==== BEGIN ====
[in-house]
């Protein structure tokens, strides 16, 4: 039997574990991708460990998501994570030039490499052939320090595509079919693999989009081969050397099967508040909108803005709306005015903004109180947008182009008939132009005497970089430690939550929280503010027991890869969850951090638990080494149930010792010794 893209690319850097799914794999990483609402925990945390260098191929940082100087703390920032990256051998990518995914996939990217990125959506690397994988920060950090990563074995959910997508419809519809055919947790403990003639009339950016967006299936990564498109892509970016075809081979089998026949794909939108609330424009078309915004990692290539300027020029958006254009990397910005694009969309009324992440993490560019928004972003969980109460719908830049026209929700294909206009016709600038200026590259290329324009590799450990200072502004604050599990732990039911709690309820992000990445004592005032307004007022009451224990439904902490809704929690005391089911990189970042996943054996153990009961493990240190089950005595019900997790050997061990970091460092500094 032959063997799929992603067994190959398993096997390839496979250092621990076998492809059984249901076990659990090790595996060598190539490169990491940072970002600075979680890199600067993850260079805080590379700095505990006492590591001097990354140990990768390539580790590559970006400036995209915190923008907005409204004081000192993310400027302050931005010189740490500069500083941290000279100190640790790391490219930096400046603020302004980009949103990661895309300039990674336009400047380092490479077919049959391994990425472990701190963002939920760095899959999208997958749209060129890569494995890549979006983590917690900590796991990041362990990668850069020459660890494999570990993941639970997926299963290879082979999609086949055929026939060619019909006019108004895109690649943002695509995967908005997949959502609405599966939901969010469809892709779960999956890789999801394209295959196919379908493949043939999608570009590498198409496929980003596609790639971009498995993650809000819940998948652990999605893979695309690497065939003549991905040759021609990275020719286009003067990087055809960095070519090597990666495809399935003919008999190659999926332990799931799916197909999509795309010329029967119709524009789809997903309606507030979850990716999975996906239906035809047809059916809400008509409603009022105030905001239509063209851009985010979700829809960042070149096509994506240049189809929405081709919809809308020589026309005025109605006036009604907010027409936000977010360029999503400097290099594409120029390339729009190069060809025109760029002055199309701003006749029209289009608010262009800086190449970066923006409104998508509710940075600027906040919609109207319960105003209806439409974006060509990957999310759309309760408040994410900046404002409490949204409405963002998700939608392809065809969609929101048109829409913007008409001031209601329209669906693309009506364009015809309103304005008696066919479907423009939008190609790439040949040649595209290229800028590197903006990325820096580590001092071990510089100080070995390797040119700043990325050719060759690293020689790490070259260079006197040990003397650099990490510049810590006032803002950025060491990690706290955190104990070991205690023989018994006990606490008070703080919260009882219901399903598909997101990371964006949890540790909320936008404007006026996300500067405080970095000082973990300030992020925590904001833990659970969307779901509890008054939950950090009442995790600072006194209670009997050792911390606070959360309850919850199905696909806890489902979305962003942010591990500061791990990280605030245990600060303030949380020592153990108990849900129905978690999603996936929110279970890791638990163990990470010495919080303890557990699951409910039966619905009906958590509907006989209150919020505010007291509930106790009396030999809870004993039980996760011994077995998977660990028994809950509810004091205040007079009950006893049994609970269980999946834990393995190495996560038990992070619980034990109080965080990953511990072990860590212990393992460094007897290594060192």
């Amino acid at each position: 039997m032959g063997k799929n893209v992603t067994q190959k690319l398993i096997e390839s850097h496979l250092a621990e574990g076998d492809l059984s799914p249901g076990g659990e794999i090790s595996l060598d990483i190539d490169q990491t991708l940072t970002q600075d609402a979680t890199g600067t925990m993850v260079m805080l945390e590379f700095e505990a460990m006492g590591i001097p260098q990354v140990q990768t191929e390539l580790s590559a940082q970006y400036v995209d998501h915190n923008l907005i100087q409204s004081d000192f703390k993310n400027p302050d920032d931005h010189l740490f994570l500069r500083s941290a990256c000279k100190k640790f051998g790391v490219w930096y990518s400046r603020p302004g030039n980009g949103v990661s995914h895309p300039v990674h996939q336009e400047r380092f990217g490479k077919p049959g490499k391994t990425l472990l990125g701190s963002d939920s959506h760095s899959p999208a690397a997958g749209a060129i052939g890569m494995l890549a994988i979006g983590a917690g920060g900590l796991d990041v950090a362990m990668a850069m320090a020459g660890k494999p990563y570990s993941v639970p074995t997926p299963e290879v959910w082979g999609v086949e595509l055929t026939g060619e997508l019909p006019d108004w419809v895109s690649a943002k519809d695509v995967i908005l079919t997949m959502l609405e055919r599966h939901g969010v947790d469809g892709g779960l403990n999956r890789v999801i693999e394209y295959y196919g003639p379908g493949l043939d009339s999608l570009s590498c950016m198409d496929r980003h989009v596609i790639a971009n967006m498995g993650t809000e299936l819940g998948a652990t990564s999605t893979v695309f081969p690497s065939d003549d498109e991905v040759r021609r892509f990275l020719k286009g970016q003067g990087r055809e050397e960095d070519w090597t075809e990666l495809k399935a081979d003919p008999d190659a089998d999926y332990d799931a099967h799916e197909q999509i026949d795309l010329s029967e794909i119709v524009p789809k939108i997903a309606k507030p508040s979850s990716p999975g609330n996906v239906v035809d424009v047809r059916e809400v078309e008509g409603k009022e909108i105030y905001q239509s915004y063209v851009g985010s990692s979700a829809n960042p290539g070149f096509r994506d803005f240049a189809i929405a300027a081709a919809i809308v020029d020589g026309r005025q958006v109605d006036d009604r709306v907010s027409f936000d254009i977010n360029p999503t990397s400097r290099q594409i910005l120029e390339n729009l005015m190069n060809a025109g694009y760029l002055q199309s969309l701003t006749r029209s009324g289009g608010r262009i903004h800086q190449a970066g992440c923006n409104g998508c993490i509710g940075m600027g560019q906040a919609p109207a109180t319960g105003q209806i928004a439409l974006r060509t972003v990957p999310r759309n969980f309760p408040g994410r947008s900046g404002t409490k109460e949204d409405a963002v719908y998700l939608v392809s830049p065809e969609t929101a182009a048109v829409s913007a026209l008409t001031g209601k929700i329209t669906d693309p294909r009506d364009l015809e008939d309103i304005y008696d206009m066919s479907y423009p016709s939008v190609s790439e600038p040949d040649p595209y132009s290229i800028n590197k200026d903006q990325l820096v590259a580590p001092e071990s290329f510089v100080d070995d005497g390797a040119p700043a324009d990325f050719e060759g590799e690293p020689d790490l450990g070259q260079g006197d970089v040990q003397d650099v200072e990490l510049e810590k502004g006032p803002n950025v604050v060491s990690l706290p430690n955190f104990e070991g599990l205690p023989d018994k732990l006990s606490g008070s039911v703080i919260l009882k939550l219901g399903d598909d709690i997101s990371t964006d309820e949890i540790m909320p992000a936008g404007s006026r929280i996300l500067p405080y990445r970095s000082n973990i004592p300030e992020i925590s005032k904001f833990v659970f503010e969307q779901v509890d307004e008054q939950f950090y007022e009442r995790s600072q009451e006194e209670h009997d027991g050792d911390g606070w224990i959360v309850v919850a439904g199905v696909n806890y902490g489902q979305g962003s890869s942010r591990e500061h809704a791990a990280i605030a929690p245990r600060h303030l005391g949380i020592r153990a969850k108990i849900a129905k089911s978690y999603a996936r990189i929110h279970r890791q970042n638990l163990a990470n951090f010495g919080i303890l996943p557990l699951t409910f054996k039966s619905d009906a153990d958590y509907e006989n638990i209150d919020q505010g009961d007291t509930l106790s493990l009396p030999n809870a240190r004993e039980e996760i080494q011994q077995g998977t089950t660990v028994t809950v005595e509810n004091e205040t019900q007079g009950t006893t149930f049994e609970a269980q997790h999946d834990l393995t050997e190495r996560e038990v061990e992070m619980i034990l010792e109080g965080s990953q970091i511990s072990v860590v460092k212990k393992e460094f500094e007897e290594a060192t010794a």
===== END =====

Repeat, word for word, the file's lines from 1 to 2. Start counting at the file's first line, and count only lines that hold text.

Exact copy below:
[in-house]
């Protein structure tokens, strides 16, 4: 039997574990991708460990998501994570030039490499052939320090595509079919693999989009081969050397099967508040909108803005709306005015903004109180947008182009008939132009005497970089430690939550929280503010027991890869969850951090638990080494149930010792010794 893209690319850097799914794999990483609402925990945390260098191929940082100087703390920032990256051998990518995914996939990217990125959506690397994988920060950090990563074995959910997508419809519809055919947790403990003639009339950016967006299936990564498109892509970016075809081979089998026949794909939108609330424009078309915004990692290539300027020029958006254009990397910005694009969309009324992440993490560019928004972003969980109460719908830049026209929700294909206009016709600038200026590259290329324009590799450990200072502004604050599990732990039911709690309820992000990445004592005032307004007022009451224990439904902490809704929690005391089911990189970042996943054996153990009961493990240190089950005595019900997790050997061990970091460092500094 032959063997799929992603067994190959398993096997390839496979250092621990076998492809059984249901076990659990090790595996060598190539490169990491940072970002600075979680890199600067993850260079805080590379700095505990006492590591001097990354140990990768390539580790590559970006400036995209915190923008907005409204004081000192993310400027302050931005010189740490500069500083941290000279100190640790790391490219930096400046603020302004980009949103990661895309300039990674336009400047380092490479077919049959391994990425472990701190963002939920760095899959999208997958749209060129890569494995890549979006983590917690900590796991990041362990990668850069020459660890494999570990993941639970997926299963290879082979999609086949055929026939060619019909006019108004895109690649943002695509995967908005997949959502609405599966939901969010469809892709779960999956890789999801394209295959196919379908493949043939999608570009590498198409496929980003596609790639971009498995993650809000819940998948652990999605893979695309690497065939003549991905040759021609990275020719286009003067990087055809960095070519090597990666495809399935003919008999190659999926332990799931799916197909999509795309010329029967119709524009789809997903309606507030979850990716999975996906239906035809047809059916809400008509409603009022105030905001239509063209851009985010979700829809960042070149096509994506240049189809929405081709919809809308020589026309005025109605006036009604907010027409936000977010360029999503400097290099594409120029390339729009190069060809025109760029002055199309701003006749029209289009608010262009800086190449970066923006409104998508509710940075600027906040919609109207319960105003209806439409974006060509990957999310759309309760408040994410900046404002409490949204409405963002998700939608392809065809969609929101048109829409913007008409001031209601329209669906693309009506364009015809309103304005008696066919479907423009939008190609790439040949040649595209290229800028590197903006990325820096580590001092071990510089100080070995390797040119700043990325050719060759690293020689790490070259260079006197040990003397650099990490510049810590006032803002950025060491990690706290955190104990070991205690023989018994006990606490008070703080919260009882219901399903598909997101990371964006949890540790909320936008404007006026996300500067405080970095000082973990300030992020925590904001833990659970969307779901509890008054939950950090009442995790600072006194209670009997050792911390606070959360309850919850199905696909806890489902979305962003942010591990500061791990990280605030245990600060303030949380020592153990108990849900129905978690999603996936929110279970890791638990163990990470010495919080303890557990699951409910039966619905009906958590509907006989209150919020505010007291509930106790009396030999809870004993039980996760011994077995998977660990028994809950509810004091205040007079009950006893049994609970269980999946834990393995190495996560038990992070619980034990109080965080990953511990072990860590212990393992460094007897290594060192």